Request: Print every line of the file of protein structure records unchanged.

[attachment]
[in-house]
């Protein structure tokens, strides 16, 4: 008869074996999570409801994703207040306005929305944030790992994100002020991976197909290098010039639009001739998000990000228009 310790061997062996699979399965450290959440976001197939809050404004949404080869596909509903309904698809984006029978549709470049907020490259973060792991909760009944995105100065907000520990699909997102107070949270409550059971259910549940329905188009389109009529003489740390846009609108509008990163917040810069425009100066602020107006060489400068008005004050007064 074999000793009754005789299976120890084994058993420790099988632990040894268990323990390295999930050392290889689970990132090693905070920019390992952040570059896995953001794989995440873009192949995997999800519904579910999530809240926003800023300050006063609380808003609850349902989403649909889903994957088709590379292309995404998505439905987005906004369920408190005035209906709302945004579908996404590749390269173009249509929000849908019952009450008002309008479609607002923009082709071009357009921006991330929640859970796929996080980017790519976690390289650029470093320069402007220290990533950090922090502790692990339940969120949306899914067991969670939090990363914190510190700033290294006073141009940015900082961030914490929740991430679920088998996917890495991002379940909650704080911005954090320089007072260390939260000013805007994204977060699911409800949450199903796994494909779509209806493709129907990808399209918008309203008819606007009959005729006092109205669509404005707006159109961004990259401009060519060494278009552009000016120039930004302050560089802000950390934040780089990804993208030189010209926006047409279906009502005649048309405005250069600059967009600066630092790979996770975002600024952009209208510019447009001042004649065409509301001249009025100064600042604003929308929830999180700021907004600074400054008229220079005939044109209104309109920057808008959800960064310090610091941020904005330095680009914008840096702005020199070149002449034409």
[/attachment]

[in-house]
């Protein structure tokens, strides 16, 4: 008869074996999570409801994703207040306005929305944030790992994100002020991976197909290098010039639009001739998000990000228009 310790061997062996699979399965450290959440976001197939809050404004949404080869596909509903309904698809984006029978549709470049907020490259973060792991909760009944995105100065907000520990699909997102107070949270409550059971259910549940329905188009389109009529003489740390846009609108509008990163917040810069425009100066602020107006060489400068008005004050007064 074999000793009754005789299976120890084994058993420790099988632990040894268990323990390295999930050392290889689970990132090693905070920019390992952040570059896995953001794989995440873009192949995997999800519904579910999530809240926003800023300050006063609380808003609850349902989403649909889903994957088709590379292309995404998505439905987005906004369920408190005035209906709302945004579908996404590749390269173009249509929000849908019952009450008002309008479609607002923009082709071009357009921006991330929640859970796929996080980017790519976690390289650029470093320069402007220290990533950090922090502790692990339940969120949306899914067991969670939090990363914190510190700033290294006073141009940015900082961030914490929740991430679920088998996917890495991002379940909650704080911005954090320089007072260390939260000013805007994204977060699911409800949450199903796994494909779509209806493709129907990808399209918008309203008819606007009959005729006092109205669509404005707006159109961004990259401009060519060494278009552009000016120039930004302050560089802000950390934040780089990804993208030189010209926006047409279906009502005649048309405005250069600059967009600066630092790979996770975002600024952009209208510019447009001042004649065409509301001249009025100064600042604003929308929830999180700021907004600074400054008229220079005939044109209104309109920057808008959800960064310090610091941020904005330095680009914008840096702005020199070149002449034409």